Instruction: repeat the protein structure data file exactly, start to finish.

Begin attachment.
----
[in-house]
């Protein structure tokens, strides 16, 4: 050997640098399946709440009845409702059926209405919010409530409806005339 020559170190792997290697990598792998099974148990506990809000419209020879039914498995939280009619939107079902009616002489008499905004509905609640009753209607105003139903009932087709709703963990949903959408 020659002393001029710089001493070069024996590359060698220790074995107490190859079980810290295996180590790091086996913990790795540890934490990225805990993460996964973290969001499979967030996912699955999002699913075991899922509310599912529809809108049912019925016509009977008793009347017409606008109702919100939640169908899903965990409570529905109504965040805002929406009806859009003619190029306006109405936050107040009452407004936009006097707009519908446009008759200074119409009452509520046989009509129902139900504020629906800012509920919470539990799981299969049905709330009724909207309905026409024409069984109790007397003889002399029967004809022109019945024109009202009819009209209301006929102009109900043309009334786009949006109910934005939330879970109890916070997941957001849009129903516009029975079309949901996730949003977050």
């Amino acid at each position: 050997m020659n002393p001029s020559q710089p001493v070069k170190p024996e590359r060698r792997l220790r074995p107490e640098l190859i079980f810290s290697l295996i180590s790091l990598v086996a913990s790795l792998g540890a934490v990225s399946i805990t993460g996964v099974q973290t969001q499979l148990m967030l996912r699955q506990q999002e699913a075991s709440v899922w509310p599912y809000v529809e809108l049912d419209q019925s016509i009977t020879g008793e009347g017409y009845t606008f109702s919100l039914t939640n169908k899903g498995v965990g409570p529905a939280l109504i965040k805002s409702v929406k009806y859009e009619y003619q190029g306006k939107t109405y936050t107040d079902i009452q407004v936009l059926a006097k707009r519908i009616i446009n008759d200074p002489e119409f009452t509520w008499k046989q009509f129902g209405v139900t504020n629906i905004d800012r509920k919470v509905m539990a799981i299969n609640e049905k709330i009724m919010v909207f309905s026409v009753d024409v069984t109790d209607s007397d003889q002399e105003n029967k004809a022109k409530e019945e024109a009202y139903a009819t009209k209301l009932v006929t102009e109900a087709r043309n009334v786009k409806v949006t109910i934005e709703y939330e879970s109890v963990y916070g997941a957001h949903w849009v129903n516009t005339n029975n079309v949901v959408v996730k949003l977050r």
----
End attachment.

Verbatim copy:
[in-house]
């Protein structure tokens, strides 16, 4: 050997640098399946709440009845409702059926209405919010409530409806005339 020559170190792997290697990598792998099974148990506990809000419209020879039914498995939280009619939107079902009616002489008499905004509905609640009753209607105003139903009932087709709703963990949903959408 020659002393001029710089001493070069024996590359060698220790074995107490190859079980810290295996180590790091086996913990790795540890934490990225805990993460996964973290969001499979967030996912699955999002699913075991899922509310599912529809809108049912019925016509009977008793009347017409606008109702919100939640169908899903965990409570529905109504965040805002929406009806859009003619190029306006109405936050107040009452407004936009006097707009519908446009008759200074119409009452509520046989009509129902139900504020629906800012509920919470539990799981299969049905709330009724909207309905026409024409069984109790007397003889002399029967004809022109019945024109009202009819009209209301006929102009109900043309009334786009949006109910934005939330879970109890916070997941957001849009129903516009029975079309949901996730949003977050």
């Amino acid at each position: 050997m020659n002393p001029s020559q710089p001493v070069k170190p024996e590359r060698r792997l220790r074995p107490e640098l190859i079980f810290s290697l295996i180590s790091l990598v086996a913990s790795l792998g540890a934490v990225s399946i805990t993460g996964v099974q973290t969001q499979l148990m967030l996912r699955q506990q999002e699913a075991s709440v899922w509310p599912y809000v529809e809108l049912d419209q019925s016509i009977t020879g008793e009347g017409y009845t606008f109702s919100l039914t939640n169908k899903g498995v965990g409570p529905a939280l109504i965040k805002s409702v929406k009806y859009e009619y003619q190029g306006k939107t109405y936050t107040d079902i009452q407004v936009l059926a006097k707009r519908i009616i446009n008759d200074p002489e119409f009452t509520w008499k046989q009509f129902g209405v139900t504020n629906i905004d800012r509920k919470v509905m539990a799981i299969n609640e049905k709330i009724m919010v909207f309905s026409v009753d024409v069984t109790d209607s007397d003889q002399e105003n029967k004809a022109k409530e019945e024109a009202y139903a009819t009209k209301l009932v006929t102009e109900a087709r043309n009334v786009k409806v949006t109910i934005e709703y939330e879970s109890v963990y916070g997941a957001h949903w849009v129903n516009t005339n029975n079309v949901v959408v996730k949003l977050r």